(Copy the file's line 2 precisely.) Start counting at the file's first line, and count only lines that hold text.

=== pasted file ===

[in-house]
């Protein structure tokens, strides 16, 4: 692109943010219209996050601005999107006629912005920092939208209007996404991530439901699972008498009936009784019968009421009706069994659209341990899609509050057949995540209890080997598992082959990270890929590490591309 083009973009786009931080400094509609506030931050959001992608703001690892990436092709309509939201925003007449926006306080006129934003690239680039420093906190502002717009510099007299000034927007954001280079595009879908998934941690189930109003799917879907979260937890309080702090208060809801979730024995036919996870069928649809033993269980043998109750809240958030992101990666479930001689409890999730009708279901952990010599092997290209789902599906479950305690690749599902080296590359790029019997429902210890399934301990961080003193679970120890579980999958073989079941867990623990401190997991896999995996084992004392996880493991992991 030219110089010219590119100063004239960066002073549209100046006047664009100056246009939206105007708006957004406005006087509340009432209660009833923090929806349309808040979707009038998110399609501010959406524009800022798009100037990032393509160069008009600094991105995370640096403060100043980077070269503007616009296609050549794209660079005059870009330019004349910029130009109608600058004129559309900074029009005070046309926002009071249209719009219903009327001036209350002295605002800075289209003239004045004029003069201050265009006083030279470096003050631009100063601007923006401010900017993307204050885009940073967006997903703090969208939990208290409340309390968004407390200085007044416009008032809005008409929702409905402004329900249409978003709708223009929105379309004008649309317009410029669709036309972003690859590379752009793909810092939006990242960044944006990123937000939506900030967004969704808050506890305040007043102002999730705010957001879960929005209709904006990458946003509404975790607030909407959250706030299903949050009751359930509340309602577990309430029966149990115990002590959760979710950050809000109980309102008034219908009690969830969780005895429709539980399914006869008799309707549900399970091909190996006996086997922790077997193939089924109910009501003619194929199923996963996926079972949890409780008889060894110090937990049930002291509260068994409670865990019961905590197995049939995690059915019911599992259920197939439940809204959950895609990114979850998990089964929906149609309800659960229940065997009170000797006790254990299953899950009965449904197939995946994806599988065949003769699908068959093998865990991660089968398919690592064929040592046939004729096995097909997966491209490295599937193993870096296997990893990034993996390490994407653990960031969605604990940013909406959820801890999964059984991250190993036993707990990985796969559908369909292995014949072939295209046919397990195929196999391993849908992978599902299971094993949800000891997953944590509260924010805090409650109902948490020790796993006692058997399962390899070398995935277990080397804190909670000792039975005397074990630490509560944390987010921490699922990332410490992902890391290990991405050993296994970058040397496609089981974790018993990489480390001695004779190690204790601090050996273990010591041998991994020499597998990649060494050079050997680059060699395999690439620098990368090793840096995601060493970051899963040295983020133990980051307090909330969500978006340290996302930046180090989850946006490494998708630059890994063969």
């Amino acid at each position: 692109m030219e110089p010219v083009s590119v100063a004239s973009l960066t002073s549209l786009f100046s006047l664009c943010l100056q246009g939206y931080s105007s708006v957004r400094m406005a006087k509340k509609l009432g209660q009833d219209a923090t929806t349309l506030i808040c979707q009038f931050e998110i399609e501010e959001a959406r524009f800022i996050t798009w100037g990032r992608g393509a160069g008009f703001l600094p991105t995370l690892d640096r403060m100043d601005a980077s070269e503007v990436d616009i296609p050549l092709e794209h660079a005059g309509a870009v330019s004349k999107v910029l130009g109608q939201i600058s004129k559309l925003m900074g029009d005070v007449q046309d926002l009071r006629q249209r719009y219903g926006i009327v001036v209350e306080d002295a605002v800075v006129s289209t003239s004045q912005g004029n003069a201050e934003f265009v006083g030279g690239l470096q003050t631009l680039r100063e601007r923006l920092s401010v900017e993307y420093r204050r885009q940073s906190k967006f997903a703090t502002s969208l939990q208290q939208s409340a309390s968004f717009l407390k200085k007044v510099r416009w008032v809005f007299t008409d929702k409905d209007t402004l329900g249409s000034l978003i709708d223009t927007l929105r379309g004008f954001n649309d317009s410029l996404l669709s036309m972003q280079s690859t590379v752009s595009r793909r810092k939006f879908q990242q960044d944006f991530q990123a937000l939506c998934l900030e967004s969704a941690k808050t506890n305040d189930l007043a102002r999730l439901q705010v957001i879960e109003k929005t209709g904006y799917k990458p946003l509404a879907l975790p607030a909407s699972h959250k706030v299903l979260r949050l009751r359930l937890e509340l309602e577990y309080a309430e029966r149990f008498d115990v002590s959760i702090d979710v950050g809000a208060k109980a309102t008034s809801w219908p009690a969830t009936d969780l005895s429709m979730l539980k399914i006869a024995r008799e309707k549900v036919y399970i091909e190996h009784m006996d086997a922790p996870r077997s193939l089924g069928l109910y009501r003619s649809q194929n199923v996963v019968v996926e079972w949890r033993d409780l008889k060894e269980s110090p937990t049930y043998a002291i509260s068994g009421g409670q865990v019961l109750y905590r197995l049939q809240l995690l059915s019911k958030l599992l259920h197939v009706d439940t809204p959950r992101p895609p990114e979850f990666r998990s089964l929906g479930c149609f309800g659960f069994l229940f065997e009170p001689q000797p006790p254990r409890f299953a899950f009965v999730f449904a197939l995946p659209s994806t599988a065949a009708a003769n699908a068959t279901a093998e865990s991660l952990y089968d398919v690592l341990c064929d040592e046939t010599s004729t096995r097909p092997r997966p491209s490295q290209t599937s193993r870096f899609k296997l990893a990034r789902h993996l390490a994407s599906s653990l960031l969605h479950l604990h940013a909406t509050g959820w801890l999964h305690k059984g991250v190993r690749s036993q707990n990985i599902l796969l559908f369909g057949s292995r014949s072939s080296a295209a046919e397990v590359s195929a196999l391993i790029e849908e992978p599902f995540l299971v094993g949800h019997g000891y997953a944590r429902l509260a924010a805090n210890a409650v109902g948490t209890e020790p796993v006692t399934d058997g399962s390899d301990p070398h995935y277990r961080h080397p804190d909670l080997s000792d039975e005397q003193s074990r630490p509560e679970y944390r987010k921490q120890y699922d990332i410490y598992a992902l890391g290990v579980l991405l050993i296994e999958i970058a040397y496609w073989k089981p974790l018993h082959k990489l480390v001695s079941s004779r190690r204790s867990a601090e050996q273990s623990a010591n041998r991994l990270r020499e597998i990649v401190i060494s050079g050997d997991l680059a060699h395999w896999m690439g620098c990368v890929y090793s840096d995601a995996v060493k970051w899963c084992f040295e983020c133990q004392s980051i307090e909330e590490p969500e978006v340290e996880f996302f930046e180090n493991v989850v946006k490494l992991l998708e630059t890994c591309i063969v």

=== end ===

């Protein structure tokens, strides 16, 4: 692109943010219209996050601005999107006629912005920092939208209007996404991530439901699972008498009936009784019968009421009706069994659209341990899609509050057949995540209890080997598992082959990270890929590490591309 083009973009786009931080400094509609506030931050959001992608703001690892990436092709309509939201925003007449926006306080006129934003690239680039420093906190502002717009510099007299000034927007954001280079595009879908998934941690189930109003799917879907979260937890309080702090208060809801979730024995036919996870069928649809033993269980043998109750809240958030992101990666479930001689409890999730009708279901952990010599092997290209789902599906479950305690690749599902080296590359790029019997429902210890399934301990961080003193679970120890579980999958073989079941867990623990401190997991896999995996084992004392996880493991992991 030219110089010219590119100063004239960066002073549209100046006047664009100056246009939206105007708006957004406005006087509340009432209660009833923090929806349309808040979707009038998110399609501010959406524009800022798009100037990032393509160069008009600094991105995370640096403060100043980077070269503007616009296609050549794209660079005059870009330019004349910029130009109608600058004129559309900074029009005070046309926002009071249209719009219903009327001036209350002295605002800075289209003239004045004029003069201050265009006083030279470096003050631009100063601007923006401010900017993307204050885009940073967006997903703090969208939990208290409340309390968004407390200085007044416009008032809005008409929702409905402004329900249409978003709708223009929105379309004008649309317009410029669709036309972003690859590379752009793909810092939006990242960044944006990123937000939506900030967004969704808050506890305040007043102002999730705010957001879960929005209709904006990458946003509404975790607030909407959250706030299903949050009751359930509340309602577990309430029966149990115990002590959760979710950050809000109980309102008034219908009690969830969780005895429709539980399914006869008799309707549900399970091909190996006996086997922790077997193939089924109910009501003619194929199923996963996926079972949890409780008889060894110090937990049930002291509260068994409670865990019961905590197995049939995690059915019911599992259920197939439940809204959950895609990114979850998990089964929906149609309800659960229940065997009170000797006790254990299953899950009965449904197939995946994806599988065949003769699908068959093998865990991660089968398919690592064929040592046939004729096995097909997966491209490295599937193993870096296997990893990034993996390490994407653990960031969605604990940013909406959820801890999964059984991250190993036993707990990985796969559908369909292995014949072939295209046919397990195929196999391993849908992978599902299971094993949800000891997953944590509260924010805090409650109902948490020790796993006692058997399962390899070398995935277990080397804190909670000792039975005397074990630490509560944390987010921490699922990332410490992902890391290990991405050993296994970058040397496609089981974790018993990489480390001695004779190690204790601090050996273990010591041998991994020499597998990649060494050079050997680059060699395999690439620098990368090793840096995601060493970051899963040295983020133990980051307090909330969500978006340290996302930046180090989850946006490494998708630059890994063969």